Single Minded: The Pride #1

It's time once more to get Single Minded and look at a comic that isn't part of a trade paper back--but just might be someday.  Today we're going all the way across the pond to England for a team-up comic with a strong agenda.

The Pride #1.  Written by Joe Glass.  Illustrated by Gavin Mitchell.  Dead Star Publishing.

Fabman is a great hero--and about the gayest thing on Planet Earth.  He's trying to save the world--and show it that it's okay to be queer, too.  Watch as he circles the globe looking for other LGBT heroes to join him as they work to save the world together, as the crime-fighting, homophobe-trashing Pride!

I was really hoping to like this one because I think the premise is a cool idea.  Gather together heroes who are LGBT and show them making the world a better place, fighting both physical crime and the prejudicial treatment that queers receive all over the world.  The problem is that that writer Glass just lays the gay angle on so often and so thick that it drags the story down completely.  Just about everything the characters face relates back to a problem that a queer person in real life might have.  If this were spread out across a graphic novel of 100 or so pages, that wouldn't be a problem.  Instead, it's cramped into 20, leaving the reader feeling overwhelmed.  Think about a person who has just learned that there is a major societal wrong.  You know how they hammer that wrong home to anyone who listens and how that can be difficult to deal with, no matter how well-meaning that person is?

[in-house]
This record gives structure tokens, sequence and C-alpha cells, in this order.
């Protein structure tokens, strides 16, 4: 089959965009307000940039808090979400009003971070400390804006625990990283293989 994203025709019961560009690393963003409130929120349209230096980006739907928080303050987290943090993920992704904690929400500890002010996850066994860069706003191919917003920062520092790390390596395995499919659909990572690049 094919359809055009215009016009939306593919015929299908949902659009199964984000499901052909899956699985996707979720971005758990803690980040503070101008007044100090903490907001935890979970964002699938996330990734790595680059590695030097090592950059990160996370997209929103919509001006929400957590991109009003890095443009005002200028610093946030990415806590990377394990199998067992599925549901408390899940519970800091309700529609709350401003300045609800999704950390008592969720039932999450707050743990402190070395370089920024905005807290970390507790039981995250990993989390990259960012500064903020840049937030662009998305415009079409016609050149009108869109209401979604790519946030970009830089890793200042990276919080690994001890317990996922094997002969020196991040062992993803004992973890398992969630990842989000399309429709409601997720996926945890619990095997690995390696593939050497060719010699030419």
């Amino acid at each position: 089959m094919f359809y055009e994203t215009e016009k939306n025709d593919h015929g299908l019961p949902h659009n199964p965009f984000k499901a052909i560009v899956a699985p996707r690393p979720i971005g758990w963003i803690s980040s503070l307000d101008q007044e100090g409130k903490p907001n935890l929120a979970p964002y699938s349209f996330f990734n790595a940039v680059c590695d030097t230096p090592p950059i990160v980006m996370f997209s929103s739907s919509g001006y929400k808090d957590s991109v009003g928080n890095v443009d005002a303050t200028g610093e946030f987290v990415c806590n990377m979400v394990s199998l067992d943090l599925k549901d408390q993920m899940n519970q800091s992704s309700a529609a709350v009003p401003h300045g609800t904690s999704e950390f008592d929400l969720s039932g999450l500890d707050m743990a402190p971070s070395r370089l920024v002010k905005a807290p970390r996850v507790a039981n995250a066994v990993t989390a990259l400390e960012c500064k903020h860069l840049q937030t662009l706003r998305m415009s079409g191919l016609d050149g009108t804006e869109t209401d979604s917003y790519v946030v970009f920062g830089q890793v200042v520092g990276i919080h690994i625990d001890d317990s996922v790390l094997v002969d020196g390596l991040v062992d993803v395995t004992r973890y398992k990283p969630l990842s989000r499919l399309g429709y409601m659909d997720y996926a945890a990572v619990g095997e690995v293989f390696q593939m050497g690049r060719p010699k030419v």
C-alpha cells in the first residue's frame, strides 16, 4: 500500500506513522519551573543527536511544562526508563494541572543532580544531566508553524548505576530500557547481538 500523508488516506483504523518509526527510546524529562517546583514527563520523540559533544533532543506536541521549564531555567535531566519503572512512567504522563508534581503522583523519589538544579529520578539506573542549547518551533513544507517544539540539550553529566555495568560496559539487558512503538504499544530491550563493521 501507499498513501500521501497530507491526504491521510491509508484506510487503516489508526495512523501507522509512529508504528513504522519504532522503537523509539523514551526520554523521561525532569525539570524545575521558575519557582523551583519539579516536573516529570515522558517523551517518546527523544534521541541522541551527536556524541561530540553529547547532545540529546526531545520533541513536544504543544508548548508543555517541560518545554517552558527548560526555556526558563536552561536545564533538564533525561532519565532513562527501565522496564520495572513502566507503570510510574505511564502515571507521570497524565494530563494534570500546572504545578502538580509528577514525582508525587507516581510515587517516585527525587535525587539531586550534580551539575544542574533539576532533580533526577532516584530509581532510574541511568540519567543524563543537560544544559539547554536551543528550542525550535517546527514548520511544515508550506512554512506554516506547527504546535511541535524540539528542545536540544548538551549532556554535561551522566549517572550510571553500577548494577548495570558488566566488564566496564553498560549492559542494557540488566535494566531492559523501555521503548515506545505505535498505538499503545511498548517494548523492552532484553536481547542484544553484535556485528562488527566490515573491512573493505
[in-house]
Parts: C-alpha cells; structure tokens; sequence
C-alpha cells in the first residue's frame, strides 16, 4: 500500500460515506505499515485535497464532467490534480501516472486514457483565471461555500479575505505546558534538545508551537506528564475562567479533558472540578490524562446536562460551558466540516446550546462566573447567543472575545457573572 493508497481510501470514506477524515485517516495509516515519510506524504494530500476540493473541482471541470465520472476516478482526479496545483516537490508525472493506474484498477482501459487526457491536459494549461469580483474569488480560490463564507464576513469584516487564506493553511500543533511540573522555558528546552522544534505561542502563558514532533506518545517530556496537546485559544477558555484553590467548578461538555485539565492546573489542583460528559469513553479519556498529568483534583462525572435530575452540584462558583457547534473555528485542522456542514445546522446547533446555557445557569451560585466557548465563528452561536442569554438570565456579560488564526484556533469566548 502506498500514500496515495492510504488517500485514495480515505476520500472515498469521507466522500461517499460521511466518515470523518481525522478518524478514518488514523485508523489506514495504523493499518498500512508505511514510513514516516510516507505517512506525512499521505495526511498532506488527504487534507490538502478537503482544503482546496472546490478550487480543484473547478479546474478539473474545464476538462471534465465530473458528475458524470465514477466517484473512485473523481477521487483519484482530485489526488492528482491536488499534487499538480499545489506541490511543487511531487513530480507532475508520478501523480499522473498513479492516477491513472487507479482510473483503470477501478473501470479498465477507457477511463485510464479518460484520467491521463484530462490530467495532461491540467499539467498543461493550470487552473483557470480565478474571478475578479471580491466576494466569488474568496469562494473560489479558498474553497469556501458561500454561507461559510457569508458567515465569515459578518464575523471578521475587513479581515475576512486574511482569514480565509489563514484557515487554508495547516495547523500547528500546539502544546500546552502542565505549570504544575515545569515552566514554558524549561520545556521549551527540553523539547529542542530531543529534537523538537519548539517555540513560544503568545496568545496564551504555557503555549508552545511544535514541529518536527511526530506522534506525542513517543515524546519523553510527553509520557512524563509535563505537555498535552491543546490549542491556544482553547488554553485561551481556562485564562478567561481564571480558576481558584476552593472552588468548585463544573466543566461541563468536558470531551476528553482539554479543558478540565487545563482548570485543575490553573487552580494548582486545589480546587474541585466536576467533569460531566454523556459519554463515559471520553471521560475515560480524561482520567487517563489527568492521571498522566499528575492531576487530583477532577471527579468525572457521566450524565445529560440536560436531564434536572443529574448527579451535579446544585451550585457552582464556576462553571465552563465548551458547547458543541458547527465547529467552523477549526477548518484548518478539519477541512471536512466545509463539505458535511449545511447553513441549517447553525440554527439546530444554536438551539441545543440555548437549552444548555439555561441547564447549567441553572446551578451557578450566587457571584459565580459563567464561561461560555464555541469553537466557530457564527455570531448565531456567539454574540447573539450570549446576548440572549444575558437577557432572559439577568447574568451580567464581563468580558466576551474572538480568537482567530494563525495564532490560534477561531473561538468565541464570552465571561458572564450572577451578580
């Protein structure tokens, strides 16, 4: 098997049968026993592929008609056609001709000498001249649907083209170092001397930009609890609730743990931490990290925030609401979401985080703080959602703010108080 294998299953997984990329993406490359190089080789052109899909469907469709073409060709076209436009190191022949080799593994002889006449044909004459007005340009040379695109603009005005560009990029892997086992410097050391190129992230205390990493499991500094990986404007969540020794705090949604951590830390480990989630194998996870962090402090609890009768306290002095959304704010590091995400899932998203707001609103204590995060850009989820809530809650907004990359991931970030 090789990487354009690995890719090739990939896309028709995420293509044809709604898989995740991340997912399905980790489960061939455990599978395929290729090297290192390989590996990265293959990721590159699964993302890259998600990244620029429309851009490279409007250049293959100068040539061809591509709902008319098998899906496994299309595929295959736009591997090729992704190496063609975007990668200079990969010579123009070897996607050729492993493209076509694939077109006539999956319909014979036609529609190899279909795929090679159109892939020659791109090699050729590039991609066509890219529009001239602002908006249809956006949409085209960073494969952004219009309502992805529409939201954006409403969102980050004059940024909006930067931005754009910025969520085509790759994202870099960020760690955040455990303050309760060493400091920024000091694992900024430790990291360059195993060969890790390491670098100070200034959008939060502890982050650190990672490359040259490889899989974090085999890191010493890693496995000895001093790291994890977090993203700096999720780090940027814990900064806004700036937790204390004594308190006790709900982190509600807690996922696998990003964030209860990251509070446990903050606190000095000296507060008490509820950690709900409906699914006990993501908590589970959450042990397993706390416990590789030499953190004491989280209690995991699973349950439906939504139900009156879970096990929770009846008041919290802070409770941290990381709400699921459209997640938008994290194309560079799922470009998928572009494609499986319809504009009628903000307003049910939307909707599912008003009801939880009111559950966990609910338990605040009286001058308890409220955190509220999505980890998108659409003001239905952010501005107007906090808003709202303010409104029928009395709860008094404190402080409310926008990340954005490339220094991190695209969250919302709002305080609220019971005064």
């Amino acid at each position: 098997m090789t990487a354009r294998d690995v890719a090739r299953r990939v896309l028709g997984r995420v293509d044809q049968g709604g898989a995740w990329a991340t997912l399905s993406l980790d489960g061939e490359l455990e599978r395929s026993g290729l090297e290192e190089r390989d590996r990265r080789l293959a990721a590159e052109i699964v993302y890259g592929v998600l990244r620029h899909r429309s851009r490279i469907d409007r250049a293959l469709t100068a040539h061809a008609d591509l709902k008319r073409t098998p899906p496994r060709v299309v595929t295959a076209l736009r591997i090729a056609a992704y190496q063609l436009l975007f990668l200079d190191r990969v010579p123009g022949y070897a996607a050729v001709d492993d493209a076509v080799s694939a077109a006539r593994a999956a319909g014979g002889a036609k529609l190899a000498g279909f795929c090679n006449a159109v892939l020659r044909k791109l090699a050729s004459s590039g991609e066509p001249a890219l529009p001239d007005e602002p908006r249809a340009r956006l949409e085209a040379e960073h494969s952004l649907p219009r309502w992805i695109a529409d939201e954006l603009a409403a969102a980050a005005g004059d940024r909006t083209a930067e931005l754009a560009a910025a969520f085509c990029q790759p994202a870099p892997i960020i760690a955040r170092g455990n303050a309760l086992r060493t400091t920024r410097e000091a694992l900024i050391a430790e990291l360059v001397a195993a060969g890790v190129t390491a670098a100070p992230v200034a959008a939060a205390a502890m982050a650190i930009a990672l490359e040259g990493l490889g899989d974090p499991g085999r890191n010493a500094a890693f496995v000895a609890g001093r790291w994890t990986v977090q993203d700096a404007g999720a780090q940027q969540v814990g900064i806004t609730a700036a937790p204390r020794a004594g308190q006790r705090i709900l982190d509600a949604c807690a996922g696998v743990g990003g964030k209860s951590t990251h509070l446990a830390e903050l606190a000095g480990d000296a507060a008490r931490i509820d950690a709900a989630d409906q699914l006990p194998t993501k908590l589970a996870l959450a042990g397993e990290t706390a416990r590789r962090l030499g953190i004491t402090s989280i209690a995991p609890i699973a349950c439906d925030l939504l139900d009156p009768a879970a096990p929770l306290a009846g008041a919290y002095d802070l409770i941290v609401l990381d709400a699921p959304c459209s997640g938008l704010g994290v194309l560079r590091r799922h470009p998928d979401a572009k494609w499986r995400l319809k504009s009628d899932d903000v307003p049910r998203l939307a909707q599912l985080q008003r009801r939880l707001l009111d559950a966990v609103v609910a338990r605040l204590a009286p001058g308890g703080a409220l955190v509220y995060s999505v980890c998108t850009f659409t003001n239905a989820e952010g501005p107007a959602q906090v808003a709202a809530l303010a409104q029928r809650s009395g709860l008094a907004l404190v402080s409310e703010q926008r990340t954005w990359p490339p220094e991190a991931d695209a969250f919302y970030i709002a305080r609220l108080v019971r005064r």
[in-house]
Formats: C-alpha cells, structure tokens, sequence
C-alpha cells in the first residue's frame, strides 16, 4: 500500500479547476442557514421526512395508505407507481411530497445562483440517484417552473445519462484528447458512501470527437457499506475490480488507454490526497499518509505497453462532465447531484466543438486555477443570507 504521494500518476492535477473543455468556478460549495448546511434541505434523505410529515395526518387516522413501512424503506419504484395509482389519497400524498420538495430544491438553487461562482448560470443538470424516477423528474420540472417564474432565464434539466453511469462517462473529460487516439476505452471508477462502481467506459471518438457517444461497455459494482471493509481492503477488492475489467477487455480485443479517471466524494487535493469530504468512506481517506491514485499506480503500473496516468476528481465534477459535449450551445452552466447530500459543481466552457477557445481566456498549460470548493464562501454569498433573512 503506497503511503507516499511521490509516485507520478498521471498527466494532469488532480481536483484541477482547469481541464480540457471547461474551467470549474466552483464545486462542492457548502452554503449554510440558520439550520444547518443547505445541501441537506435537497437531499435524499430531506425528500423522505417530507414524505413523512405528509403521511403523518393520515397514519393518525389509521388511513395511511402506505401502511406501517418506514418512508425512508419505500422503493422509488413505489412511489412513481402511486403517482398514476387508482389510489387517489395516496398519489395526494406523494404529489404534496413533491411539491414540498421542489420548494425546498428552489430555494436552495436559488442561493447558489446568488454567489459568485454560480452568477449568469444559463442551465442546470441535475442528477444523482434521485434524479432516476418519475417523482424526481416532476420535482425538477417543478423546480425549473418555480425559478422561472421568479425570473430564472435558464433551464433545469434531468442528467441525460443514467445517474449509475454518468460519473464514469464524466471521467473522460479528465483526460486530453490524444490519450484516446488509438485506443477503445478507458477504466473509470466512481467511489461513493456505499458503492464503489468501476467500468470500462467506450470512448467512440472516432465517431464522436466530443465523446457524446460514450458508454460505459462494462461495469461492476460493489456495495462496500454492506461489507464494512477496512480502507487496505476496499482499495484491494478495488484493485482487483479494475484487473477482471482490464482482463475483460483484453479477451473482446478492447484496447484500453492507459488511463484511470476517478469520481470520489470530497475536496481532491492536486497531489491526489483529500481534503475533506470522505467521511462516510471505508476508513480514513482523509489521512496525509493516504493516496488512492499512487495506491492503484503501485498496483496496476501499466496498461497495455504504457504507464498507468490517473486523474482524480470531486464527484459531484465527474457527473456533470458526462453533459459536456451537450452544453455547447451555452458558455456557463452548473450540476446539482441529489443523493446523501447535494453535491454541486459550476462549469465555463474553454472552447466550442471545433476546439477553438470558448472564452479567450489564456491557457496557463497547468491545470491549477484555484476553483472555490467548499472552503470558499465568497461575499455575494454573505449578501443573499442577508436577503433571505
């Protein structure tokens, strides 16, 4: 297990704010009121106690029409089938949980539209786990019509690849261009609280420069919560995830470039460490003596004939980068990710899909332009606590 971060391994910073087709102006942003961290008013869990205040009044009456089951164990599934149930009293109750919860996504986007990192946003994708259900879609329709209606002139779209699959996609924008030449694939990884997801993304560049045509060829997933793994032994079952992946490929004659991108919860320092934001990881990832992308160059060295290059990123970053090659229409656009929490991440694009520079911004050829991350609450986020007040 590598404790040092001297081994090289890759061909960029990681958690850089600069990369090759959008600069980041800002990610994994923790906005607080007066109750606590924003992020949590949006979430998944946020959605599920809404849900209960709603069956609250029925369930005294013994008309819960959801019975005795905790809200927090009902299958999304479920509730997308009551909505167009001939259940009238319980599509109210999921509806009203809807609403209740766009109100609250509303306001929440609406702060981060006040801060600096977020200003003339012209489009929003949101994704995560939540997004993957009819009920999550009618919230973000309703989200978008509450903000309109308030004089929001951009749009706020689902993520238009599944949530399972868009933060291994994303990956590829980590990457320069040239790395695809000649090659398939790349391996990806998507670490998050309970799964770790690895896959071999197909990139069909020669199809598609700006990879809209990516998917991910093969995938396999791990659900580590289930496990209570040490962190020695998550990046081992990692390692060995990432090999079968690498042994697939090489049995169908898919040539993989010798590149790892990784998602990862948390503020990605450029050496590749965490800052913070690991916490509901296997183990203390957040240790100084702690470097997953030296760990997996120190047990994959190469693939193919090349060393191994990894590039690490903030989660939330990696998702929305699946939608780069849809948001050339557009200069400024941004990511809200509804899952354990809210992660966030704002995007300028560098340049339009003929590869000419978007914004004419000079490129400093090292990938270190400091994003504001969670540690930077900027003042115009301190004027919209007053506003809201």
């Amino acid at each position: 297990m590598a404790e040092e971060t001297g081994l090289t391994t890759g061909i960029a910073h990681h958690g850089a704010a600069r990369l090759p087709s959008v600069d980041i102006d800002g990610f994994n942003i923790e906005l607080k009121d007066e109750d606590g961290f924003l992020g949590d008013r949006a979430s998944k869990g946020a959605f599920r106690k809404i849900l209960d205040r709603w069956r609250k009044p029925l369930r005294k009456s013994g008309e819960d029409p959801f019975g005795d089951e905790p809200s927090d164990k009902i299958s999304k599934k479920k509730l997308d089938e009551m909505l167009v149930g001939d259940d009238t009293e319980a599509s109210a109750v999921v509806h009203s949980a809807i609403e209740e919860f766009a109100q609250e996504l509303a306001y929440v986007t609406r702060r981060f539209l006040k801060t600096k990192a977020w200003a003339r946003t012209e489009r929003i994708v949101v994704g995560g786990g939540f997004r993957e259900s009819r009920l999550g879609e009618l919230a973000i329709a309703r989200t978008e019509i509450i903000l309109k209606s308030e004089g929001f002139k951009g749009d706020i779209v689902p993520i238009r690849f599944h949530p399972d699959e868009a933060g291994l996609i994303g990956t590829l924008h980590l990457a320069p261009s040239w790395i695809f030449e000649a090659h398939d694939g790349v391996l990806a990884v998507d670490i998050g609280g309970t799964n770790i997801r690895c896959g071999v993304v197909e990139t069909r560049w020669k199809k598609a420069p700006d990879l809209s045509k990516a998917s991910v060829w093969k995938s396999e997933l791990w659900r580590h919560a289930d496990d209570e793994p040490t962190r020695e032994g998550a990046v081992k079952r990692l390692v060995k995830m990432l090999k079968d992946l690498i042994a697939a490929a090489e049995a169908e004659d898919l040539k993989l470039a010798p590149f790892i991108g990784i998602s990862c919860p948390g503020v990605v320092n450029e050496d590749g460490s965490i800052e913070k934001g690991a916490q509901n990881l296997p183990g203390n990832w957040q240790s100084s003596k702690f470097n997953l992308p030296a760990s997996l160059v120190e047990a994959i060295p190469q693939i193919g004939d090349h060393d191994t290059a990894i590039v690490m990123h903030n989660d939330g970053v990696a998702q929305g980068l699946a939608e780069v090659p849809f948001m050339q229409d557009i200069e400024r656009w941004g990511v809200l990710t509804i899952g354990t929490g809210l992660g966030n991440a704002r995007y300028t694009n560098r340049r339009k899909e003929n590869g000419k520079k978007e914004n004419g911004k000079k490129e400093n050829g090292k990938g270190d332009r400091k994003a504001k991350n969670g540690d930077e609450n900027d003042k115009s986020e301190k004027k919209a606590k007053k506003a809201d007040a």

That's my feeling after reading this first issue.  Glass and Mitchell have a clever idea here, but right now it's buried under a mass of public awareness that I don't quite understand.  Perhaps I'm mistaken, but I have a feeling that just about anyone who picks up a comic about gay superheroes is already going to feel sympathy towards LGBT issues.  Why they felt the need to make the first issue a laundry list of persecution is a mystery to me.  Only one or two episodes would be needed to demonstrate why Fabman wants to put the team together.  The rest are overkill and, unfortunately, off-putting.

It's a shame the story here is not as good as it could have been, because Mitchell's artwork is solid, providing bright and colorful costume designs that evoke familiar heroic themes without being blatant copies. The action scenes we get are drawn well, and I think he'll do solid job on a team book such as this one.

Overall, however, I don't think I can recommend this one to others unless the heavy-handed writing takes a turn towards putting story first and (admitted admirable) agenda second.  If you want to write about a cause, write about a cause--it does your feelings and the fiction a disservice to write a thinly-veiled opinion piece as a comic book.  The Pride needs to move more towards telling a good story that happens to address issues faced by LGBT people instead of trying to talk about queer issues and forming superhero battles around it.  When it does that, The Pride could be an indie comic to watch.  For now, it's better to watch from the sidelines.